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J Pers Soc Psychol. 2010 May;98(5):702-20. doi: 10.1037/a0019141.

It was meant to happen: explaining cultural variations in fate attributions.

Author information

1
Department of Psychology, University of British Columbia, 2136 West Mall, Vancouver, BC, Canada V6T 1Z4. ara@psych.ubc.ca

Abstract

People often perceive important and improbable life outcomes as "meant to happen," that is, predetermined and inevitable. In 4 studies, we constructed diverse measures of such fate attributions and examined the cultural correlates of this attributional tendency, focusing on ethnic culture and religious affiliation differences. Independently of ethnic culture, Christians were found to endorse fate attributions more than did the nonreligious; and independently of religious affiliation, East Asian Canadians attributed events to fate more than did European Canadians. Consistent with theoretical predictions, the religious affiliation difference was mediated by belief in God, whereas the ethnic cultural difference was mediated by a measure of causal complexity, although not by a measure of acculturation. Experimentally inducing thoughts of causal complexity in one domain increased fate attributions in unrelated domains. These results point to 2 independent psychological sources of fate attributions which also explain observed cultural differences in this tendency.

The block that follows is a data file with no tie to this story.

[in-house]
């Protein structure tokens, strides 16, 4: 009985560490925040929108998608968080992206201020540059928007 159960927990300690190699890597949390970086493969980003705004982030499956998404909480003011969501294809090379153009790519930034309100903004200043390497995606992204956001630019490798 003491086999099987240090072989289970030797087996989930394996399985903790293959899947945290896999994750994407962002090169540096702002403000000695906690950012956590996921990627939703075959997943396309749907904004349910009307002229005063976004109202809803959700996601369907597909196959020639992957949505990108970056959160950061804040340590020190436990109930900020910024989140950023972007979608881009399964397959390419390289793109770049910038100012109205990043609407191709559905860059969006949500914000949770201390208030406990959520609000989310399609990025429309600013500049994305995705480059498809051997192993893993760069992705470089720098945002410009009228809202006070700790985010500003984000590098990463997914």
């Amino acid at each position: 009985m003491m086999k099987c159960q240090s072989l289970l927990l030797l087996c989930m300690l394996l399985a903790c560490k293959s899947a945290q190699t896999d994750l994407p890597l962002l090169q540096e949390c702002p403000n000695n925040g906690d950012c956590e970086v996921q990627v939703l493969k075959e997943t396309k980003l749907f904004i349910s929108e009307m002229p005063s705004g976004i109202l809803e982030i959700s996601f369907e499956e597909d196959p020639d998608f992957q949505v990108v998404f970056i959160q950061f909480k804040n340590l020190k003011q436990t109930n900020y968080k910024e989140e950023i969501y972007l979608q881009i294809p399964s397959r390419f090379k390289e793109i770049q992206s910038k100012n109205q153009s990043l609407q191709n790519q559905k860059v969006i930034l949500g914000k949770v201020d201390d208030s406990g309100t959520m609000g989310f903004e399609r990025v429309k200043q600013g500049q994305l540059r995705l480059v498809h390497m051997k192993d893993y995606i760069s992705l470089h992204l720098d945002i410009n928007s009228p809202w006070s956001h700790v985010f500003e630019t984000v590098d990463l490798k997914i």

PMID:
20438219
DOI:
10.1037/a0019141
[Indexed for MEDLINE]

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